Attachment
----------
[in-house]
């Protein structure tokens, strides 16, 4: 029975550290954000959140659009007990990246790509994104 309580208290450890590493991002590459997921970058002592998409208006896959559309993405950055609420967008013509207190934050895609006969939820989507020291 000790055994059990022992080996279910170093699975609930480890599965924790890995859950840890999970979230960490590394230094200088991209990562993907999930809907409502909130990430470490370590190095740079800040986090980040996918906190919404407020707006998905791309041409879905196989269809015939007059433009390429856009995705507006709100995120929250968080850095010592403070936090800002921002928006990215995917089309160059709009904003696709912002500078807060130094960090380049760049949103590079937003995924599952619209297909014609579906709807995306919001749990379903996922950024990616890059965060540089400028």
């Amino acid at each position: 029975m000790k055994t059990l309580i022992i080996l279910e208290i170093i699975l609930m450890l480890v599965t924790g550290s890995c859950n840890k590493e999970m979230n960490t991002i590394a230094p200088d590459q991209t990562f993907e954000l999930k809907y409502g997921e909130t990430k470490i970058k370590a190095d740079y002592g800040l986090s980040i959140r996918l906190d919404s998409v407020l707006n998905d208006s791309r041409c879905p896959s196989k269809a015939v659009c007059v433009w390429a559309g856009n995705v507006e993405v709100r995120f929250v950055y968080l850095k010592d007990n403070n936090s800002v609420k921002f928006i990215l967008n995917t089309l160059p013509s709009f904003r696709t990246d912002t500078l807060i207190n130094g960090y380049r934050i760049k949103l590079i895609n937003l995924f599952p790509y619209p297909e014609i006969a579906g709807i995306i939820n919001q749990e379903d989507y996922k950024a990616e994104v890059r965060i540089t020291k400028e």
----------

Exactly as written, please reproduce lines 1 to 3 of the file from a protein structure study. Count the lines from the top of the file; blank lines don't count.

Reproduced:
[in-house]
């Protein structure tokens, strides 16, 4: 029975550290954000959140659009007990990246790509994104 309580208290450890590493991002590459997921970058002592998409208006896959559309993405950055609420967008013509207190934050895609006969939820989507020291 000790055994059990022992080996279910170093699975609930480890599965924790890995859950840890999970979230960490590394230094200088991209990562993907999930809907409502909130990430470490370590190095740079800040986090980040996918906190919404407020707006998905791309041409879905196989269809015939007059433009390429856009995705507006709100995120929250968080850095010592403070936090800002921002928006990215995917089309160059709009904003696709912002500078807060130094960090380049760049949103590079937003995924599952619209297909014609579906709807995306919001749990379903996922950024990616890059965060540089400028």
């Amino acid at each position: 029975m000790k055994t059990l309580i022992i080996l279910e208290i170093i699975l609930m450890l480890v599965t924790g550290s890995c859950n840890k590493e999970m979230n960490t991002i590394a230094p200088d590459q991209t990562f993907e954000l999930k809907y409502g997921e909130t990430k470490i970058k370590a190095d740079y002592g800040l986090s980040i959140r996918l906190d919404s998409v407020l707006n998905d208006s791309r041409c879905p896959s196989k269809a015939v659009c007059v433009w390429a559309g856009n995705v507006e993405v709100r995120f929250v950055y968080l850095k010592d007990n403070n936090s800002v609420k921002f928006i990215l967008n995917t089309l160059p013509s709009f904003r696709t990246d912002t500078l807060i207190n130094g960090y380049r934050i760049k949103l590079i895609n937003l995924f599952p790509y619209p297909e014609i006969a579906g709807i995306i939820n919001q749990e379903d989507y996922k950024a990616e994104v890059r965060i540089t020291k400028e």